NextGen Airport Policy
Political Support May Be Crisis Driven
The UK government, reeling from the BREXIT vote, issued a decision on a new runway for London’s Heathrow Airport after over 10 years of
- public processes,
- consideration of multiple alternatives,
- several promises by Prime Ministers,
- massive political opposition and
- considerable turmoil.
The commentary from the British newspapers, the bastion of journalistic understatement, assert that the May Cabinet felt compelled to do so primarily, if not solely, as a show to its business leaders that it recognized the need to reestablish its commitment to a connection to the economy of the continent and the globe. “The step that government is taking today is truly momentous,” Transport Secretary Chris Grayling said. “I am proud that after years of discussion and delay this government is taking decisive action to secure the U.K.’s place in the global aviation market.”
To show the integrity of their process, the May Cabinet reviewed and rejected the previously contemplated options to expand airport capacity, including the extension of an existing runway at Heathrow or building a second runway at Gatwick Airport, south of London. Though this historic step was issued, there will be miles/meters before concrete is actually poured. Parliament will have its opportunity to consider (reconsider, reverse?).
The magnitude of this is shown by these factors:
- entire communities could be eliminated,
- the compensation and mitigation could cost 2.6 billion pounds ($3.2 billion).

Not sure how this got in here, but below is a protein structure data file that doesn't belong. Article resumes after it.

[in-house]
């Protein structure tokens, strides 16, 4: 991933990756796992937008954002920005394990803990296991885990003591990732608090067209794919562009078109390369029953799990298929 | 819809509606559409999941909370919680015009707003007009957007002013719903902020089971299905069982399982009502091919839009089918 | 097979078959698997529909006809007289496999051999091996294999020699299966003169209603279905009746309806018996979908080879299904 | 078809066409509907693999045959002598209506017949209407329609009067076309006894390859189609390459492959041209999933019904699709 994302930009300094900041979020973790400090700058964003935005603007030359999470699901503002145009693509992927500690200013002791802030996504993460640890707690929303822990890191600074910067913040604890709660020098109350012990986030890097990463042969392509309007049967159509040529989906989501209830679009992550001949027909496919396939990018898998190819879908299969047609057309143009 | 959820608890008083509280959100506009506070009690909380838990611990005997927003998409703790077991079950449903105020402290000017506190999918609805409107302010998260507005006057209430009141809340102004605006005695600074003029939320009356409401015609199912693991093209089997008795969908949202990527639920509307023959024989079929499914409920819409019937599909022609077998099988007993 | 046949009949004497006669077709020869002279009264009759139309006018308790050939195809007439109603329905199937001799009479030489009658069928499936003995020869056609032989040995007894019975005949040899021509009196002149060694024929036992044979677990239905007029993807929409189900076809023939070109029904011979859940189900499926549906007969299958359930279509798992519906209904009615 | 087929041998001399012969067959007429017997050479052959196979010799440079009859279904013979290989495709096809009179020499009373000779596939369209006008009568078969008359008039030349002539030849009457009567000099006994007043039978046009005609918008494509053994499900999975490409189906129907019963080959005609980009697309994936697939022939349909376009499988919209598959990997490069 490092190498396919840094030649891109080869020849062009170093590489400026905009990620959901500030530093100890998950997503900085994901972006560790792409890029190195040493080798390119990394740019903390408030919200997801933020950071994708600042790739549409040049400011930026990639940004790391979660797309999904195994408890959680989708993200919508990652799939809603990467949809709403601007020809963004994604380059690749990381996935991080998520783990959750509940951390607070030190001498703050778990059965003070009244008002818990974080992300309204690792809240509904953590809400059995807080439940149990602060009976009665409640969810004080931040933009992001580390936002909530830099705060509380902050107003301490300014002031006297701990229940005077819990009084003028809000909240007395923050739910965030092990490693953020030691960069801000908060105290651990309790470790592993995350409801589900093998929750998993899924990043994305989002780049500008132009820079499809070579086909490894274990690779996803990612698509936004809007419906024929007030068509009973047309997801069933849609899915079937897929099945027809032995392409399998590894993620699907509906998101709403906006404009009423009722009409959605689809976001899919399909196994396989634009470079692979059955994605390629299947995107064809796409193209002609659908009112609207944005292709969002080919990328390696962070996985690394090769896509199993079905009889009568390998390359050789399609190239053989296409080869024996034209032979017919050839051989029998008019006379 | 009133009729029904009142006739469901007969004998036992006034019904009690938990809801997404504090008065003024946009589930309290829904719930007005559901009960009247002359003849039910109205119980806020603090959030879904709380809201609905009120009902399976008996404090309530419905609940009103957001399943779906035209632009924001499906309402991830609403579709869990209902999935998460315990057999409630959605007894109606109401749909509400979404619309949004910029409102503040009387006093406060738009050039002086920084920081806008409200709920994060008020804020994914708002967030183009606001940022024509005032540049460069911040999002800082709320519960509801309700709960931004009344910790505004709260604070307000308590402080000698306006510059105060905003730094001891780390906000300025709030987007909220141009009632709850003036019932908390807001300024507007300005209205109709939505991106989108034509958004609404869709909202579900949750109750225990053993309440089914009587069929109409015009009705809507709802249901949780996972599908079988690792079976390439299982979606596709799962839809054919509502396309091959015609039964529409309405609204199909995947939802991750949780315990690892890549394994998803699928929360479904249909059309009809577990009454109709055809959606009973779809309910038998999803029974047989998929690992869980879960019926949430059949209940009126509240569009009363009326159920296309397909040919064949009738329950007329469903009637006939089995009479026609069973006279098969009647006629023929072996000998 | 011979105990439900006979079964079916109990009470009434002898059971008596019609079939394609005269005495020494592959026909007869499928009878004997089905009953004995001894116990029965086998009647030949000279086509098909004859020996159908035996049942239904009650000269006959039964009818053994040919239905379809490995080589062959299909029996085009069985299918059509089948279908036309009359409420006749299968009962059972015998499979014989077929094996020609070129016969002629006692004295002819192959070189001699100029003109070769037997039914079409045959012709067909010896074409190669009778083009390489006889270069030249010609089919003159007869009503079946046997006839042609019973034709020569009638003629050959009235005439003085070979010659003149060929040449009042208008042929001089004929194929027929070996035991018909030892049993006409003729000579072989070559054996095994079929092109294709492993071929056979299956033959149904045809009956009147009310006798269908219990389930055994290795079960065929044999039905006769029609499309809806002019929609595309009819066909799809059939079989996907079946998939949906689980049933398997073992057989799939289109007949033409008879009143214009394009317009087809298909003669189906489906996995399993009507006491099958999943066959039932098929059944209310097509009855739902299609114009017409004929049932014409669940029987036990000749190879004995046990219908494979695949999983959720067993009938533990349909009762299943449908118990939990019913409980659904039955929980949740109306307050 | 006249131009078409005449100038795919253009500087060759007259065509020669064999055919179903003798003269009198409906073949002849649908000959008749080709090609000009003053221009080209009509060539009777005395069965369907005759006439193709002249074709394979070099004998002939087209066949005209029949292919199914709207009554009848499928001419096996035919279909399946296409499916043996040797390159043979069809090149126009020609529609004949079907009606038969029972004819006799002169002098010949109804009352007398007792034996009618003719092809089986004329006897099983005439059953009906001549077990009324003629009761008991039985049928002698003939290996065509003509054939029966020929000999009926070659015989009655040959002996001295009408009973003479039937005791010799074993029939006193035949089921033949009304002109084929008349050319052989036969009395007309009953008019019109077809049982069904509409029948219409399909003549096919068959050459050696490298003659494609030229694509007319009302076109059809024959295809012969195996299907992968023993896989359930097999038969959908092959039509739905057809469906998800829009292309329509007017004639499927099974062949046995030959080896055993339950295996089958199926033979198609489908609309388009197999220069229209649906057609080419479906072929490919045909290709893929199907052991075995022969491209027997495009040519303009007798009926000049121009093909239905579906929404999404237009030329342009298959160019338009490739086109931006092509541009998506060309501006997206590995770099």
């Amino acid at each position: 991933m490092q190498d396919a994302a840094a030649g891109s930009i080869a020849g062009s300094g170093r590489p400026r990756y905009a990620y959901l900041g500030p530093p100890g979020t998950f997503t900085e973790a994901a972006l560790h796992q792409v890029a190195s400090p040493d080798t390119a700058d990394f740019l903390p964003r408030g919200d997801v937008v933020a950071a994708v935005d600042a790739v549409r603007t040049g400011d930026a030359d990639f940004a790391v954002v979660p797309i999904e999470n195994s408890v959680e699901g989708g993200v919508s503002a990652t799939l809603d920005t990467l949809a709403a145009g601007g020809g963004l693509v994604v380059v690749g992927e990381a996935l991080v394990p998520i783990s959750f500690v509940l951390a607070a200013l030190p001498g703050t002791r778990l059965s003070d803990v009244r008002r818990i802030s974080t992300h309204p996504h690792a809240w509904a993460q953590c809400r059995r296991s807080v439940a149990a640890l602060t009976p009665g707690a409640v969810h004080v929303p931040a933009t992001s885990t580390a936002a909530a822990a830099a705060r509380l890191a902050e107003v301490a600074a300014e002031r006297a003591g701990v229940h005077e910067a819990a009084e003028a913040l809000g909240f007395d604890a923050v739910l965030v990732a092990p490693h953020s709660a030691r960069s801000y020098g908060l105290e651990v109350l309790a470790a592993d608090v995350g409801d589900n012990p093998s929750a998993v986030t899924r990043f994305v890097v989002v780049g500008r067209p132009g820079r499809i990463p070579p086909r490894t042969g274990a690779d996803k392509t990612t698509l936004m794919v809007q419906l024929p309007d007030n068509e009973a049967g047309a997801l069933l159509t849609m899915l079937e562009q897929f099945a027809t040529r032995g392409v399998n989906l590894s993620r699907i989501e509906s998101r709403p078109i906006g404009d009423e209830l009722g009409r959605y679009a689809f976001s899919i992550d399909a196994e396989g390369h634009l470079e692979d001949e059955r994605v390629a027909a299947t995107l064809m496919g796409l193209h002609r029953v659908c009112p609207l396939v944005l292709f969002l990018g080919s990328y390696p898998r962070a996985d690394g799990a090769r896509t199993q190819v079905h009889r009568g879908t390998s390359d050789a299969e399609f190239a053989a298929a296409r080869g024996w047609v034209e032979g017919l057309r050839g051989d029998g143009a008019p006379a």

“This is an important issue for the whole country,” Grayling said. “That is why the government’s preferred scheme will be subject to full and fair public consultation.”
The U.S. faces similar capacity issues both on the ground and within that ATC system. The FAA, several Administrations and several Congresses have expressed support for NextGen as a solution to this national need for increased air transportation to sustain America’s future economy. Rather than just try to expand flights by adding runways, the premise of NextGen visit that some of the increased demand for more aviation by expanding the airspace.
The NextGen initiative is at risk. Local citizen groups are opposing the implementation of routes in their communities. No doubt, the FAA’s presentations of the ATC tracks and processes have not helped. At some point, the same Members of Congress who voted to authorize NextGen, to fund its substantial expenses and to permit expedited review process SHOULD remember those votes and should exhibit their statespersonship skills and speak out on the National Interest.
The need to take a PUBLIC position on NextGen and support its implementation extends to the Obama Administration. In particular, it would be beneficial if, for example, Secretary Foxx could remind the public of the macro environmental gains, of the essential economic improvements and of Congresses’/Administrations’ commitment to the overall importance of NextGen. For example, he recently issued two press releases in which he failed to mention some of the synergistic benefits of the new towers and NextGen.
The option suggested by the London Heathrow case is to wait until a crisis arises to force such support. Leaders, those who history remembers well, tend to be farsighted. Myopia, as a characteristic, tends to correlate with forgotten politicians.